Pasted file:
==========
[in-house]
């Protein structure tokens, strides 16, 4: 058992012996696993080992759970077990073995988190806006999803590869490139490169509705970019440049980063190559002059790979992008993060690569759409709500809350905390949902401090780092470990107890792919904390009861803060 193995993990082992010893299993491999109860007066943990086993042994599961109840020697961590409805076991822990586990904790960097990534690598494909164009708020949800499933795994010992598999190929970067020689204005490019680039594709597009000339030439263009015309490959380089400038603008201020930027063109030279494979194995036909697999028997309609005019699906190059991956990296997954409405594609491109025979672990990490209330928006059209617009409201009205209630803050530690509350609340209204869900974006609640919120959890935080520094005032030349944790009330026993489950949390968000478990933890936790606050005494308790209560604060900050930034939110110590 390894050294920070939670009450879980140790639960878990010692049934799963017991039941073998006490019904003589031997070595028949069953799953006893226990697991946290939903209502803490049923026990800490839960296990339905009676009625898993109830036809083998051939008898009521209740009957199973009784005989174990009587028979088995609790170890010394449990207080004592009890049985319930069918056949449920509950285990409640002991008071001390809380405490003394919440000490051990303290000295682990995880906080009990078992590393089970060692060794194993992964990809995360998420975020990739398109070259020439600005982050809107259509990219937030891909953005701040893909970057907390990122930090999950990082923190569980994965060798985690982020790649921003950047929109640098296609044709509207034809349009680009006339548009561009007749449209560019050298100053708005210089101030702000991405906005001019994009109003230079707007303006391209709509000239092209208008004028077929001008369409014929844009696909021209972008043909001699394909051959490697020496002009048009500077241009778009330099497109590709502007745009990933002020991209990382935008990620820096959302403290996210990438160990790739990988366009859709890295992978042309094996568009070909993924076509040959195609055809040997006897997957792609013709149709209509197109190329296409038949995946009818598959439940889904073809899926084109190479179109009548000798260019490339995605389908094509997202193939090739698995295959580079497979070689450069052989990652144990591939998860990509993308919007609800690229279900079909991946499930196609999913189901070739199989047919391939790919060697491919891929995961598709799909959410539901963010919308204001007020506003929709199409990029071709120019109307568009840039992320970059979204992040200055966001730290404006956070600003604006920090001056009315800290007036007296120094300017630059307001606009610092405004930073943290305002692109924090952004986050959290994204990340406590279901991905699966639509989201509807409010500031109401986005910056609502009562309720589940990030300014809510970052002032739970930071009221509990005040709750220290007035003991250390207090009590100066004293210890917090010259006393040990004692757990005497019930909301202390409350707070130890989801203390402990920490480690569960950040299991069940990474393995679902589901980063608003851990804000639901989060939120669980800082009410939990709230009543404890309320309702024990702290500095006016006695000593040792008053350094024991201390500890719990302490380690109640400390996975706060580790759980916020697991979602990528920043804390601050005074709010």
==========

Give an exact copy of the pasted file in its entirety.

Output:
[in-house]
């Protein structure tokens, strides 16, 4: 058992012996696993080992759970077990073995988190806006999803590869490139490169509705970019440049980063190559002059790979992008993060690569759409709500809350905390949902401090780092470990107890792919904390009861803060 193995993990082992010893299993491999109860007066943990086993042994599961109840020697961590409805076991822990586990904790960097990534690598494909164009708020949800499933795994010992598999190929970067020689204005490019680039594709597009000339030439263009015309490959380089400038603008201020930027063109030279494979194995036909697999028997309609005019699906190059991956990296997954409405594609491109025979672990990490209330928006059209617009409201009205209630803050530690509350609340209204869900974006609640919120959890935080520094005032030349944790009330026993489950949390968000478990933890936790606050005494308790209560604060900050930034939110110590 390894050294920070939670009450879980140790639960878990010692049934799963017991039941073998006490019904003589031997070595028949069953799953006893226990697991946290939903209502803490049923026990800490839960296990339905009676009625898993109830036809083998051939008898009521209740009957199973009784005989174990009587028979088995609790170890010394449990207080004592009890049985319930069918056949449920509950285990409640002991008071001390809380405490003394919440000490051990303290000295682990995880906080009990078992590393089970060692060794194993992964990809995360998420975020990739398109070259020439600005982050809107259509990219937030891909953005701040893909970057907390990122930090999950990082923190569980994965060798985690982020790649921003950047929109640098296609044709509207034809349009680009006339548009561009007749449209560019050298100053708005210089101030702000991405906005001019994009109003230079707007303006391209709509000239092209208008004028077929001008369409014929844009696909021209972008043909001699394909051959490697020496002009048009500077241009778009330099497109590709502007745009990933002020991209990382935008990620820096959302403290996210990438160990790739990988366009859709890295992978042309094996568009070909993924076509040959195609055809040997006897997957792609013709149709209509197109190329296409038949995946009818598959439940889904073809899926084109190479179109009548000798260019490339995605389908094509997202193939090739698995295959580079497979070689450069052989990652144990591939998860990509993308919007609800690229279900079909991946499930196609999913189901070739199989047919391939790919060697491919891929995961598709799909959410539901963010919308204001007020506003929709199409990029071709120019109307568009840039992320970059979204992040200055966001730290404006956070600003604006920090001056009315800290007036007296120094300017630059307001606009610092405004930073943290305002692109924090952004986050959290994204990340406590279901991905699966639509989201509807409010500031109401986005910056609502009562309720589940990030300014809510970052002032739970930071009221509990005040709750220290007035003991250390207090009590100066004293210890917090010259006393040990004692757990005497019930909301202390409350707070130890989801203390402990920490480690569960950040299991069940990474393995679902589901980063608003851990804000639901989060939120669980800082009410939990709230009543404890309320309702024990702290500095006016006695000593040792008053350094024991201390500890719990302490380690109640400390996975706060580790759980916020697991979602990528920043804390601050005074709010």